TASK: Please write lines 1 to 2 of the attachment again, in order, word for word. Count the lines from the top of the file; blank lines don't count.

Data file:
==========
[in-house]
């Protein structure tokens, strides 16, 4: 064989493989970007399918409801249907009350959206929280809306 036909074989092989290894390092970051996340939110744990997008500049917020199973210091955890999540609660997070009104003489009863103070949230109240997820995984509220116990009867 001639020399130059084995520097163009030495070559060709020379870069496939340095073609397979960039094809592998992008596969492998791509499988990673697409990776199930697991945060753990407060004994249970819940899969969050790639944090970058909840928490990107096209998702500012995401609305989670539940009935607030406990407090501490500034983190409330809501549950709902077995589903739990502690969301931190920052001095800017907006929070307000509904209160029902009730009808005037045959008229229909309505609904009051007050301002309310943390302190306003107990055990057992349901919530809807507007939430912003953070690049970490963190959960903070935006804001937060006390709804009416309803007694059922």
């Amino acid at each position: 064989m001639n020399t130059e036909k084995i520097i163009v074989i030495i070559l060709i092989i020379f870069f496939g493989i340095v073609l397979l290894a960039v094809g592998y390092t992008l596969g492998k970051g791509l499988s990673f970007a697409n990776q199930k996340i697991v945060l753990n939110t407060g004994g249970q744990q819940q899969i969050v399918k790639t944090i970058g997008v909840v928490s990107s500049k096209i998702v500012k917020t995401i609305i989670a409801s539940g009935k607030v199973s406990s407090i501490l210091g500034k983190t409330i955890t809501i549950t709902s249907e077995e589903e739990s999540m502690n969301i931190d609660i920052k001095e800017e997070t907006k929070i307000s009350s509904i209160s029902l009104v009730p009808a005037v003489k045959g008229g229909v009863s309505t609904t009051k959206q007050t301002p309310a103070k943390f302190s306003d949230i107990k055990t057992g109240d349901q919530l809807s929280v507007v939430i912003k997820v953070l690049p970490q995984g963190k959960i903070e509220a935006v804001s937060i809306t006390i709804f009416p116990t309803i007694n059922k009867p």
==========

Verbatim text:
[in-house]
């Protein structure tokens, strides 16, 4: 064989493989970007399918409801249907009350959206929280809306 036909074989092989290894390092970051996340939110744990997008500049917020199973210091955890999540609660997070009104003489009863103070949230109240997820995984509220116990009867 001639020399130059084995520097163009030495070559060709020379870069496939340095073609397979960039094809592998992008596969492998791509499988990673697409990776199930697991945060753990407060004994249970819940899969969050790639944090970058909840928490990107096209998702500012995401609305989670539940009935607030406990407090501490500034983190409330809501549950709902077995589903739990502690969301931190920052001095800017907006929070307000509904209160029902009730009808005037045959008229229909309505609904009051007050301002309310943390302190306003107990055990057992349901919530809807507007939430912003953070690049970490963190959960903070935006804001937060006390709804009416309803007694059922």